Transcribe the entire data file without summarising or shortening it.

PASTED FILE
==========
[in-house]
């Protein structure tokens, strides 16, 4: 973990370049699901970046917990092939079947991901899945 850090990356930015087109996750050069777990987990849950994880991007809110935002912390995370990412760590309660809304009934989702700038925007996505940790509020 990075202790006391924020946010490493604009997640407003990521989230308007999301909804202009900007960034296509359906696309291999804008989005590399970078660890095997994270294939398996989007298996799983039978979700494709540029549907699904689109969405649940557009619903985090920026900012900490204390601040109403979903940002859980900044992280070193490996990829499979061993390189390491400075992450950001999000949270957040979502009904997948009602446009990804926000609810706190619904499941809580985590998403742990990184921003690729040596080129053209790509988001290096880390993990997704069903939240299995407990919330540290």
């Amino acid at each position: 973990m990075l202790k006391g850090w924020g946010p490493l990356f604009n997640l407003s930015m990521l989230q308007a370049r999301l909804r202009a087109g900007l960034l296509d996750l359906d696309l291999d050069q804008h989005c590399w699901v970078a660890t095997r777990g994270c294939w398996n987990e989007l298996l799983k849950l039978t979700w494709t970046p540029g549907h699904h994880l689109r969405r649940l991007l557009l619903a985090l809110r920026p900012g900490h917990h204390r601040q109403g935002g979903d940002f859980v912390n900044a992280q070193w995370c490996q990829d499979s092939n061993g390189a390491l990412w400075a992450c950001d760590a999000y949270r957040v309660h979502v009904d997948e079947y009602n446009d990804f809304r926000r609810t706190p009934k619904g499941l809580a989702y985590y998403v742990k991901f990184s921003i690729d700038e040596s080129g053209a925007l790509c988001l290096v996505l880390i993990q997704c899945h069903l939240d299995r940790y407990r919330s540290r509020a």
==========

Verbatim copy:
[in-house]
């Protein structure tokens, strides 16, 4: 973990370049699901970046917990092939079947991901899945 850090990356930015087109996750050069777990987990849950994880991007809110935002912390995370990412760590309660809304009934989702700038925007996505940790509020 990075202790006391924020946010490493604009997640407003990521989230308007999301909804202009900007960034296509359906696309291999804008989005590399970078660890095997994270294939398996989007298996799983039978979700494709540029549907699904689109969405649940557009619903985090920026900012900490204390601040109403979903940002859980900044992280070193490996990829499979061993390189390491400075992450950001999000949270957040979502009904997948009602446009990804926000609810706190619904499941809580985590998403742990990184921003690729040596080129053209790509988001290096880390993990997704069903939240299995407990919330540290």
């Amino acid at each position: 973990m990075l202790k006391g850090w924020g946010p490493l990356f604009n997640l407003s930015m990521l989230q308007a370049r999301l909804r202009a087109g900007l960034l296509d996750l359906d696309l291999d050069q804008h989005c590399w699901v970078a660890t095997r777990g994270c294939w398996n987990e989007l298996l799983k849950l039978t979700w494709t970046p540029g549907h699904h994880l689109r969405r649940l991007l557009l619903a985090l809110r920026p900012g900490h917990h204390r601040q109403g935002g979903d940002f859980v912390n900044a992280q070193w995370c490996q990829d499979s092939n061993g390189a390491l990412w400075a992450c950001d760590a999000y949270r957040v309660h979502v009904d997948e079947y009602n446009d990804f809304r926000r609810t706190p009934k619904g499941l809580a989702y985590y998403v742990k991901f990184s921003i690729d700038e040596s080129g053209a925007l790509c988001l290096v996505l880390i993990q997704c899945h069903l939240d299995r940790y407990r919330s540290r509020a």